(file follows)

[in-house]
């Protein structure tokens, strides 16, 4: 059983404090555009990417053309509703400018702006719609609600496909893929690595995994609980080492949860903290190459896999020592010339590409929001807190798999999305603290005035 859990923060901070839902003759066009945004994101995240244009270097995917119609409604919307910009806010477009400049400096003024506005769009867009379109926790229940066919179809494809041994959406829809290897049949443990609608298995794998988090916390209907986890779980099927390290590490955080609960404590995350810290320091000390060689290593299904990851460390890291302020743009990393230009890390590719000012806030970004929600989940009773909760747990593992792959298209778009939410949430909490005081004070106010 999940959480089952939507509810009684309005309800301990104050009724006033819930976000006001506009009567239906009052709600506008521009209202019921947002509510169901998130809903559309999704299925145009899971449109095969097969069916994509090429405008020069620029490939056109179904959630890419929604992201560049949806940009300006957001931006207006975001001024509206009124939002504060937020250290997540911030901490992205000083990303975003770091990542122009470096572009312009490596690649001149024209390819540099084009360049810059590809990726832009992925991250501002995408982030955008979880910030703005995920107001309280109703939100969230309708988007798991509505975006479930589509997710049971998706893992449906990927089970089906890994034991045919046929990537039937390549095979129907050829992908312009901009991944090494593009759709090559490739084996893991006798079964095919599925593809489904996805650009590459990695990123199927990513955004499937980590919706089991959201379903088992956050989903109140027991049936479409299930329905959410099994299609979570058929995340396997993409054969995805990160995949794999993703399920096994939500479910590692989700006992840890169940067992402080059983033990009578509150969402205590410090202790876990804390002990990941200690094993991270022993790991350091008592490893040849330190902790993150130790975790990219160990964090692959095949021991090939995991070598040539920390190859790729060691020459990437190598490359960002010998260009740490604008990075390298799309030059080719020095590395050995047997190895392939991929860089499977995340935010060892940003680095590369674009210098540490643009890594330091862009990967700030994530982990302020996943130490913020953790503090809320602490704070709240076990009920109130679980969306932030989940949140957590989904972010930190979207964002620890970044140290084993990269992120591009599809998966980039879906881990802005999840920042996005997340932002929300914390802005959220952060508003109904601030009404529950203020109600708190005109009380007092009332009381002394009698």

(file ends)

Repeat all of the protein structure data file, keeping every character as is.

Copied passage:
[in-house]
């Protein structure tokens, strides 16, 4: 059983404090555009990417053309509703400018702006719609609600496909893929690595995994609980080492949860903290190459896999020592010339590409929001807190798999999305603290005035 859990923060901070839902003759066009945004994101995240244009270097995917119609409604919307910009806010477009400049400096003024506005769009867009379109926790229940066919179809494809041994959406829809290897049949443990609608298995794998988090916390209907986890779980099927390290590490955080609960404590995350810290320091000390060689290593299904990851460390890291302020743009990393230009890390590719000012806030970004929600989940009773909760747990593992792959298209778009939410949430909490005081004070106010 999940959480089952939507509810009684309005309800301990104050009724006033819930976000006001506009009567239906009052709600506008521009209202019921947002509510169901998130809903559309999704299925145009899971449109095969097969069916994509090429405008020069620029490939056109179904959630890419929604992201560049949806940009300006957001931006207006975001001024509206009124939002504060937020250290997540911030901490992205000083990303975003770091990542122009470096572009312009490596690649001149024209390819540099084009360049810059590809990726832009992925991250501002995408982030955008979880910030703005995920107001309280109703939100969230309708988007798991509505975006479930589509997710049971998706893992449906990927089970089906890994034991045919046929990537039937390549095979129907050829992908312009901009991944090494593009759709090559490739084996893991006798079964095919599925593809489904996805650009590459990695990123199927990513955004499937980590919706089991959201379903088992956050989903109140027991049936479409299930329905959410099994299609979570058929995340396997993409054969995805990160995949794999993703399920096994939500479910590692989700006992840890169940067992402080059983033990009578509150969402205590410090202790876990804390002990990941200690094993991270022993790991350091008592490893040849330190902790993150130790975790990219160990964090692959095949021991090939995991070598040539920390190859790729060691020459990437190598490359960002010998260009740490604008990075390298799309030059080719020095590395050995047997190895392939991929860089499977995340935010060892940003680095590369674009210098540490643009890594330091862009990967700030994530982990302020996943130490913020953790503090809320602490704070709240076990009920109130679980969306932030989940949140957590989904972010930190979207964002620890970044140290084993990269992120591009599809998966980039879906881990802005999840920042996005997340932002929300914390802005959220952060508003109904601030009404529950203020109600708190005109009380007092009332009381002394009698």